They Work on Full Frame and Crop Sensor Cameras

    One more advantage of using a lens with a focal length of 50 millimetres is that the majority of them are compatible with both full-frame and crop sensor cameras. For instance, if you got your start in photography with a Canon T3i and later decided to upgrade to a Canon EOS 6D, you won't need to buy a new lens to go along with the new camera. Better still, many camera manufacturers continue to use the same lens mount as they develop new cameras. This means that if you're a Canon shooter and you buy a lens in 2017, there's a very good chance that the same lens will work on whatever cameras Canon comes out with in the years to come. This is because many camera manufacturers continue to use the same lens mount as they develop new cameras. In most respects, Nikon, Sony, and all of the other manufacturers of cameras are on par with one another.

    They're Great for Low-Light Shooting

    If you really want to expand your photographic capabilities, investing in a lens with a focal length of 50 millimetres will allow you to do so because of the lens' exceptional performance in low-light situations. 50mm lenses have the ability to gather a significant amount of light if they have maximum apertures of f/2 or larger. Because so much light is entering the lens, you won't need to use the flash even when the lighting is dim when you take pictures with this camera.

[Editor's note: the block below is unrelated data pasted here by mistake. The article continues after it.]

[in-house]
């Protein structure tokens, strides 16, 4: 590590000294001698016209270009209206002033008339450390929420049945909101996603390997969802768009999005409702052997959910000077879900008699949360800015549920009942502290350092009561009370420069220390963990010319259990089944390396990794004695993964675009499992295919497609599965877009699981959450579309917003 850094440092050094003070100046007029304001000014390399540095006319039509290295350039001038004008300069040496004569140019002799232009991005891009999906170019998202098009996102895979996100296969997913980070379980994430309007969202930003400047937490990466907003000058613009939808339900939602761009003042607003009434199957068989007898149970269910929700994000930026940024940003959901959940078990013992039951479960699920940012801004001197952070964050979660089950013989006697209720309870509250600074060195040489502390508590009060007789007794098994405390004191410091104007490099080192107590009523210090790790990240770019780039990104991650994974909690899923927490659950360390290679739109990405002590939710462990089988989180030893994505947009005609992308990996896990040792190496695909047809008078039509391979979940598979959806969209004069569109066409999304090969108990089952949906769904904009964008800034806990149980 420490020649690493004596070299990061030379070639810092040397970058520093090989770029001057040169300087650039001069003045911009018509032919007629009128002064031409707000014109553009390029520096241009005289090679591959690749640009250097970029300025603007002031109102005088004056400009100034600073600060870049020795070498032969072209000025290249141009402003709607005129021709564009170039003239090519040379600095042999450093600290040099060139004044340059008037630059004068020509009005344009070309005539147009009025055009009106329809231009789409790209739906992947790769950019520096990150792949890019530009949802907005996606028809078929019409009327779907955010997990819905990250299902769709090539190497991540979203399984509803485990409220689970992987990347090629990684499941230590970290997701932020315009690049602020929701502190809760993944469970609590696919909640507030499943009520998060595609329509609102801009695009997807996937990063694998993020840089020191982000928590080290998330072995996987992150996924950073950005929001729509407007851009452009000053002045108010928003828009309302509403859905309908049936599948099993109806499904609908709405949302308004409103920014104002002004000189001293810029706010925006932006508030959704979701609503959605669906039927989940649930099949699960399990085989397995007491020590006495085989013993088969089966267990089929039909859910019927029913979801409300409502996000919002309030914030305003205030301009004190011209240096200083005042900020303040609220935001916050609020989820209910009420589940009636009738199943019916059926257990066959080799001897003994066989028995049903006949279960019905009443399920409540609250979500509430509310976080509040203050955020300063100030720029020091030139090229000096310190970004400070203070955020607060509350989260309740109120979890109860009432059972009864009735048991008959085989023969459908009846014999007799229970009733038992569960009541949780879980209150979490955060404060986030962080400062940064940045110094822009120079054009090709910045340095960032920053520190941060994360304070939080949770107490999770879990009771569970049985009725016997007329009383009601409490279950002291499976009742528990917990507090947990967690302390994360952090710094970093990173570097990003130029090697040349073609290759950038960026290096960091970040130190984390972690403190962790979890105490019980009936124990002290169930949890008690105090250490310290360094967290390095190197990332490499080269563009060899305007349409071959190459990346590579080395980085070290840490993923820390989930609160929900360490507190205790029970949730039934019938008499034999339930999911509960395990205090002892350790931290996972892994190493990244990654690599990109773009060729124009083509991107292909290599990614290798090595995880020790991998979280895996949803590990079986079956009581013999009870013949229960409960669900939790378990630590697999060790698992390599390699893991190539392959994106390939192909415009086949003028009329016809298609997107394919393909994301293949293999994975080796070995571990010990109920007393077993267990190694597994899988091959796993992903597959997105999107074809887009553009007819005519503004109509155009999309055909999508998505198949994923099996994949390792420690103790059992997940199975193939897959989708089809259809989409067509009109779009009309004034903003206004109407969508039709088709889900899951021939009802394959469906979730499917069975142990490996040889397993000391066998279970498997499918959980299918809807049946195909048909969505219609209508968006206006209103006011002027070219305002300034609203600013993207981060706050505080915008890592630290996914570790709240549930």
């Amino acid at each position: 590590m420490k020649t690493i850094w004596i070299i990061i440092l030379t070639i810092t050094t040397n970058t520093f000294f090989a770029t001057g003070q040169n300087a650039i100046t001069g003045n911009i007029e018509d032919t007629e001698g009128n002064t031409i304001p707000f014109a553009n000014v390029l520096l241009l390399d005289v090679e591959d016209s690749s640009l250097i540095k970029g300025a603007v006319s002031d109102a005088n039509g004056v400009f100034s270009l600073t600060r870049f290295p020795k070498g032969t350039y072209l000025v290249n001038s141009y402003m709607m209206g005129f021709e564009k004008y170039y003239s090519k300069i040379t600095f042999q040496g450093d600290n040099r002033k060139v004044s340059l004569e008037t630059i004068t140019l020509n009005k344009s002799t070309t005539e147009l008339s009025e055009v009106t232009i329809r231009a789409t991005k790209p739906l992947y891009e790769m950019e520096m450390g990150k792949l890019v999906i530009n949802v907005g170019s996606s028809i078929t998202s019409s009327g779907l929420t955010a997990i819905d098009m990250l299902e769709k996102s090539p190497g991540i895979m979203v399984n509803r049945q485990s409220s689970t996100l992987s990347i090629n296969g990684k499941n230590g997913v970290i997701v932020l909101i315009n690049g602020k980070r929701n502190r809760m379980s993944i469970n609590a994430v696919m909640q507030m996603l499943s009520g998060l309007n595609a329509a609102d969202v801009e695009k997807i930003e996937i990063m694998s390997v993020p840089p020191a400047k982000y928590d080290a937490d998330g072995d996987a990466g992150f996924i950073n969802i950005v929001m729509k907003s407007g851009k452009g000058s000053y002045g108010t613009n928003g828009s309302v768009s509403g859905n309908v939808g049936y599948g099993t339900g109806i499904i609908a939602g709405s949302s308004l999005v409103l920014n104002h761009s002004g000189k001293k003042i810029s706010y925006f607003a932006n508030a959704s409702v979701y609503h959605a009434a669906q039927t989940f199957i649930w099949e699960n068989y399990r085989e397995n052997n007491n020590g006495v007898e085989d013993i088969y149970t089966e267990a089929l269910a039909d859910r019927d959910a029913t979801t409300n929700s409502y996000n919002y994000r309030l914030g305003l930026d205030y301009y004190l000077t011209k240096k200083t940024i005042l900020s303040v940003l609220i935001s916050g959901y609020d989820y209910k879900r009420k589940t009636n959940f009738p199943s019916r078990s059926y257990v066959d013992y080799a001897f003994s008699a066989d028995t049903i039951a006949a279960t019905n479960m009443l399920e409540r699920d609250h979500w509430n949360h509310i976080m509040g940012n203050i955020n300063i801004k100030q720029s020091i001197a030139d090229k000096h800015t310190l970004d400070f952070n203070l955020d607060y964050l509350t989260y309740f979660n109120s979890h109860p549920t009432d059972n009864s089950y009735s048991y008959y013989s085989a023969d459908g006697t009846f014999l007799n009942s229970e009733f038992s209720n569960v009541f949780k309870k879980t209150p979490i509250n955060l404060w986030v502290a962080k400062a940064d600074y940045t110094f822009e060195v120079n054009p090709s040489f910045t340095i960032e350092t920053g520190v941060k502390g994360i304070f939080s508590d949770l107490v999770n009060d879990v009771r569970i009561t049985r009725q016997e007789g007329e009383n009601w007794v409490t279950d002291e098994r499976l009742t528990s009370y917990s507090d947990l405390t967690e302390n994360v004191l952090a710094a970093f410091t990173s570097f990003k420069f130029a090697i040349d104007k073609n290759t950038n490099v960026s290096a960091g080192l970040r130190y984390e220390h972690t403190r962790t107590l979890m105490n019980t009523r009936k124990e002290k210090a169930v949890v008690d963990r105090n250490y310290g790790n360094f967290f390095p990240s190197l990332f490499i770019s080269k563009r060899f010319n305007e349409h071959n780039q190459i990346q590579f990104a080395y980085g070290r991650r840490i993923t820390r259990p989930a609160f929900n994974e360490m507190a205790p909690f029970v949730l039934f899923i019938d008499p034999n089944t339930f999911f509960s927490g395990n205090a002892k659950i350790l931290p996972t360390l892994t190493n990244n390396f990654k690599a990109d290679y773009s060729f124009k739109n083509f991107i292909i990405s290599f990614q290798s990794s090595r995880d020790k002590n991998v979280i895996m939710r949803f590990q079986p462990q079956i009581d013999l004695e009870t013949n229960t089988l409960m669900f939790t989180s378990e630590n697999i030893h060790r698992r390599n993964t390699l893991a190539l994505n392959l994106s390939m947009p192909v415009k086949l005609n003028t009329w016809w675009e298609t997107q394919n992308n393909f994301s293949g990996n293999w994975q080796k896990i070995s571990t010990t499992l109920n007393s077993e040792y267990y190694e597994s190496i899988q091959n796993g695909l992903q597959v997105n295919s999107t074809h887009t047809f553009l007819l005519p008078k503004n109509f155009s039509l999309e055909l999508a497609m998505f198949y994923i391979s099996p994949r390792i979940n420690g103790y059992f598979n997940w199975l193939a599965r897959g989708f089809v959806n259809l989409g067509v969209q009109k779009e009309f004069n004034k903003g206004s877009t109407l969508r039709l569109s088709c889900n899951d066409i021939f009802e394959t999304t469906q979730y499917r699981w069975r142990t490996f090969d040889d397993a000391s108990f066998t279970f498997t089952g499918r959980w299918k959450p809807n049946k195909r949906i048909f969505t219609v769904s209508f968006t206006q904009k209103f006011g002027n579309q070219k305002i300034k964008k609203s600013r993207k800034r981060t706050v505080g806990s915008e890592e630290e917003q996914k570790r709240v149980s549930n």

When using a 50mm lens, you typically won't need to use a flash, which enables you to take photographs that appear more natural. This is because the light produced by the flash tends to be on the harsher and more intense side. It might not seem like much, but think about it in light of this. When compared to a standard kit lens, which typically has a maximum aperture of f/5.6 on the zoom end, the amount of light that can be let in by a 50mm f/1.8 is eight times greater. Imagine all the things you could photograph even in dim light if your camera had eight times the light-collecting power of your previous model.

    They're Fast

    Because 50mm lenses have such a large maximum aperture, you are able to use shutter speeds that are significantly faster. This is an additional benefit of using 50mm lenses. Because of the increased amount of light entering the 50mm lens, this indicates that you will be able to take handheld photos in significantly lower light than you would be able to with a kit lens. In addition to that, you don't need to make use of higher ISOs.